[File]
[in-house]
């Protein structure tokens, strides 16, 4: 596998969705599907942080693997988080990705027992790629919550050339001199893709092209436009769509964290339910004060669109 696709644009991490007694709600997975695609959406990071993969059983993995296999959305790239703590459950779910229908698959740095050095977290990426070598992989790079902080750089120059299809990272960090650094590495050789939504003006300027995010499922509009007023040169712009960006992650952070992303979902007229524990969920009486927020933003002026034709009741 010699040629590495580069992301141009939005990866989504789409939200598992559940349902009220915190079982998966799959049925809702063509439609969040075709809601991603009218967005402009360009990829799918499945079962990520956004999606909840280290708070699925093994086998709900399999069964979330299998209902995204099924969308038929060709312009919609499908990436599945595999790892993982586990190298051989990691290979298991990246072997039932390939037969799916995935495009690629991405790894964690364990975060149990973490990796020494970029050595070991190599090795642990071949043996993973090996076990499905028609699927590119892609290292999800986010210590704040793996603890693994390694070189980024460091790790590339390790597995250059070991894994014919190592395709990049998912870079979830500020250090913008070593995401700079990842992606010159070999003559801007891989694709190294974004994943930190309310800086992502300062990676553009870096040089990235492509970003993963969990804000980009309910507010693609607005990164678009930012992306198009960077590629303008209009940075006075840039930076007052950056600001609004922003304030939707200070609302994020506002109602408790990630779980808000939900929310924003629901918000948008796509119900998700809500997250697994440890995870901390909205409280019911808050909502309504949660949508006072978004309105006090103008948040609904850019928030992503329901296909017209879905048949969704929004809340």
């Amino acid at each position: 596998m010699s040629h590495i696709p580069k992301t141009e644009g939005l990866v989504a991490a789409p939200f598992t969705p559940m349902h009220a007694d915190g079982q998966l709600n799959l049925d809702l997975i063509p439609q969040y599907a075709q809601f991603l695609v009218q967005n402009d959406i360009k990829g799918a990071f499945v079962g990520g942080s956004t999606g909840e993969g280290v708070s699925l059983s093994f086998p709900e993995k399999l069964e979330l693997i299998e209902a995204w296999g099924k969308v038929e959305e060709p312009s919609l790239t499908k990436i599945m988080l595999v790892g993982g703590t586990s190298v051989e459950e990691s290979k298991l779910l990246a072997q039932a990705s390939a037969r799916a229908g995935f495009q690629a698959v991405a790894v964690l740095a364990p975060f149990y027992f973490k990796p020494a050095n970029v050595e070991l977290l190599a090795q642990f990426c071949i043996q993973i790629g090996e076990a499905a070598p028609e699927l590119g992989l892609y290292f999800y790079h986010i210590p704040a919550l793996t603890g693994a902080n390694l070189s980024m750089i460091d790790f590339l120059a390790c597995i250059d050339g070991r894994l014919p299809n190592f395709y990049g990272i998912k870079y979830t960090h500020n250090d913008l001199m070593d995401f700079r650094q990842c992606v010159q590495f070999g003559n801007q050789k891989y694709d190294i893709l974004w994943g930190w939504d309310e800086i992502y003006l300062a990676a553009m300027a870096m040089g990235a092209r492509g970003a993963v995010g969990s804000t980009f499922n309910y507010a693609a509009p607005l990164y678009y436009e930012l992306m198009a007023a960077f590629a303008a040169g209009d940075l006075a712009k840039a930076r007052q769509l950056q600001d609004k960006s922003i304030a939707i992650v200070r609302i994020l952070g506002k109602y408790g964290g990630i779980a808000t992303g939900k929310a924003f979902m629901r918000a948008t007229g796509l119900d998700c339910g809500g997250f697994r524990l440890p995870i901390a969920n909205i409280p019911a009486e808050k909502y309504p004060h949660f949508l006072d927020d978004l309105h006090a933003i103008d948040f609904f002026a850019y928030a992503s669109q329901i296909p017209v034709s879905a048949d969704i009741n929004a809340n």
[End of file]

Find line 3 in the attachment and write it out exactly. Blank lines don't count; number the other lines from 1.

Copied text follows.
């Amino acid at each position: 596998m010699s040629h590495i696709p580069k992301t141009e644009g939005l990866v989504a991490a789409p939200f598992t969705p559940m349902h009220a007694d915190g079982q998966l709600n799959l049925d809702l997975i063509p439609q969040y599907a075709q809601f991603l695609v009218q967005n402009d959406i360009k990829g799918a990071f499945v079962g990520g942080s956004t999606g909840e993969g280290v708070s699925l059983s093994f086998p709900e993995k399999l069964e979330l693997i299998e209902a995204w296999g099924k969308v038929e959305e060709p312009s919609l790239t499908k990436i599945m988080l595999v790892g993982g703590t586990s190298v051989e459950e990691s290979k298991l779910l990246a072997q039932a990705s390939a037969r799916a229908g995935f495009q690629a698959v991405a790894v964690l740095a364990p975060f149990y027992f973490k990796p020494a050095n970029v050595e070991l977290l190599a090795q642990f990426c071949i043996q993973i790629g090996e076990a499905a070598p028609e699927l590119g992989l892609y290292f999800y790079h986010i210590p704040a919550l793996t603890g693994a902080n390694l070189s980024m750089i460091d790790f590339l120059a390790c597995i250059d050339g070991r894994l014919p299809n190592f395709y990049g990272i998912k870079y979830t960090h500020n250090d913008l001199m070593d995401f700079r650094q990842c992606v010159q590495f070999g003559n801007q050789k891989y694709d190294i893709l974004w994943g930190w939504d309310e800086i992502y003006l300062a990676a553009m300027a870096m040089g990235a092209r492509g970003a993963v995010g969990s804000t980009f499922n309910y507010a693609a509009p607005l990164y678009y436009e930012l992306m198009a007023a960077f590629a303008a040169g209009d940075l006075a712009k840039a930076r007052q769509l950056q600001d609004k960006s922003i304030a939707i992650v200070r609302i994020l952070g506002k109602y408790g964290g990630i779980a808000t992303g939900k929310a924003f979902m629901r918000a948008t007229g796509l119900d998700c339910g809500g997250f697994r524990l440890p995870i901390a969920n909205i409280p019911a009486e808050k909502y309504p004060h949660f949508l006072d927020d978004l309105h006090a933003i103008d948040f609904f002026a850019y928030a992503s669109q329901i296909p017209v034709s879905a048949d969704i009741n929004a809340n």